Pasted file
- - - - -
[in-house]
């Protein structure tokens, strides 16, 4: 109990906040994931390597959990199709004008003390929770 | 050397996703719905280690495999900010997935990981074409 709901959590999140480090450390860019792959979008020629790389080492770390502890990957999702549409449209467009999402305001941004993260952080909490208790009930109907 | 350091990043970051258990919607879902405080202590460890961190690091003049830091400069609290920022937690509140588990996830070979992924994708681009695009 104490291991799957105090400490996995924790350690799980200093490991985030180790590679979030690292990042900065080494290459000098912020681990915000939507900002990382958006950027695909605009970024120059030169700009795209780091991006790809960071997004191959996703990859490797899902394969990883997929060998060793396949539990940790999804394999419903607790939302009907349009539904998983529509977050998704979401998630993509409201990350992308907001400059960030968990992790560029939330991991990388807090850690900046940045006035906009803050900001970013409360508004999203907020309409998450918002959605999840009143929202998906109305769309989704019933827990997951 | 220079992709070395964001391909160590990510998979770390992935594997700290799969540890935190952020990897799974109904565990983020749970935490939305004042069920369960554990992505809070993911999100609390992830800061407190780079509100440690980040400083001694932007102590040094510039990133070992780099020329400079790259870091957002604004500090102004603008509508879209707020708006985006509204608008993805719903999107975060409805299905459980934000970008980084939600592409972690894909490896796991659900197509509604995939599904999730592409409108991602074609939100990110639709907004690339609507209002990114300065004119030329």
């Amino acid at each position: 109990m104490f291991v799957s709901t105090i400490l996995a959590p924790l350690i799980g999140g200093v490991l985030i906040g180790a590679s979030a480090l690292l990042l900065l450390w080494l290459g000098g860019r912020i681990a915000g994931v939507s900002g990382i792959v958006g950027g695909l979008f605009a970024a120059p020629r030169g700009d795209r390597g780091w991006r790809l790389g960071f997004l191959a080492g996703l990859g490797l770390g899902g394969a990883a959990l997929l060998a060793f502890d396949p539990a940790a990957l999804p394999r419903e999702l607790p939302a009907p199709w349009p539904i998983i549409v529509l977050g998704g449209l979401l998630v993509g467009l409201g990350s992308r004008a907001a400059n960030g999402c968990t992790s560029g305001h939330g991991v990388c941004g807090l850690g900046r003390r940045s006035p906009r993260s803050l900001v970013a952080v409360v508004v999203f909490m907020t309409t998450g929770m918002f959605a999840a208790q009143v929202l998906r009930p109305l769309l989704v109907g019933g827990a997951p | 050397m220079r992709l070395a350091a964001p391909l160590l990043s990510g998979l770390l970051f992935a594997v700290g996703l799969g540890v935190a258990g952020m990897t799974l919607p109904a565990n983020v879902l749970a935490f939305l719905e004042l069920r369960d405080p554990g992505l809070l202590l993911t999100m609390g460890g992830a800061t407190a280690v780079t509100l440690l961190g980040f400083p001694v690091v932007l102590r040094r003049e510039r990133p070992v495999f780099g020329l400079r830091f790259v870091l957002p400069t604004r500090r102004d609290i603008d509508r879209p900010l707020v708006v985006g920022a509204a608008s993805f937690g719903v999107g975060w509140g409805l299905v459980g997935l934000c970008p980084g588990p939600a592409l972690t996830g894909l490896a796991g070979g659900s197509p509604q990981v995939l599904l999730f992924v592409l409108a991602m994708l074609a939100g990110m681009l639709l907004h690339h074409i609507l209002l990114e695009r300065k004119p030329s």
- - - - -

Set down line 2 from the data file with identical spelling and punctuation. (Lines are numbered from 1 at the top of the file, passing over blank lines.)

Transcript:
């Protein structure tokens, strides 16, 4: 109990906040994931390597959990199709004008003390929770 | 050397996703719905280690495999900010997935990981074409 709901959590999140480090450390860019792959979008020629790389080492770390502890990957999702549409449209467009999402305001941004993260952080909490208790009930109907 | 350091990043970051258990919607879902405080202590460890961190690091003049830091400069609290920022937690509140588990996830070979992924994708681009695009 104490291991799957105090400490996995924790350690799980200093490991985030180790590679979030690292990042900065080494290459000098912020681990915000939507900002990382958006950027695909605009970024120059030169700009795209780091991006790809960071997004191959996703990859490797899902394969990883997929060998060793396949539990940790999804394999419903607790939302009907349009539904998983529509977050998704979401998630993509409201990350992308907001400059960030968990992790560029939330991991990388807090850690900046940045006035906009803050900001970013409360508004999203907020309409998450918002959605999840009143929202998906109305769309989704019933827990997951 | 220079992709070395964001391909160590990510998979770390992935594997700290799969540890935190952020990897799974109904565990983020749970935490939305004042069920369960554990992505809070993911999100609390992830800061407190780079509100440690980040400083001694932007102590040094510039990133070992780099020329400079790259870091957002604004500090102004603008509508879209707020708006985006509204608008993805719903999107975060409805299905459980934000970008980084939600592409972690894909490896796991659900197509509604995939599904999730592409409108991602074609939100990110639709907004690339609507209002990114300065004119030329």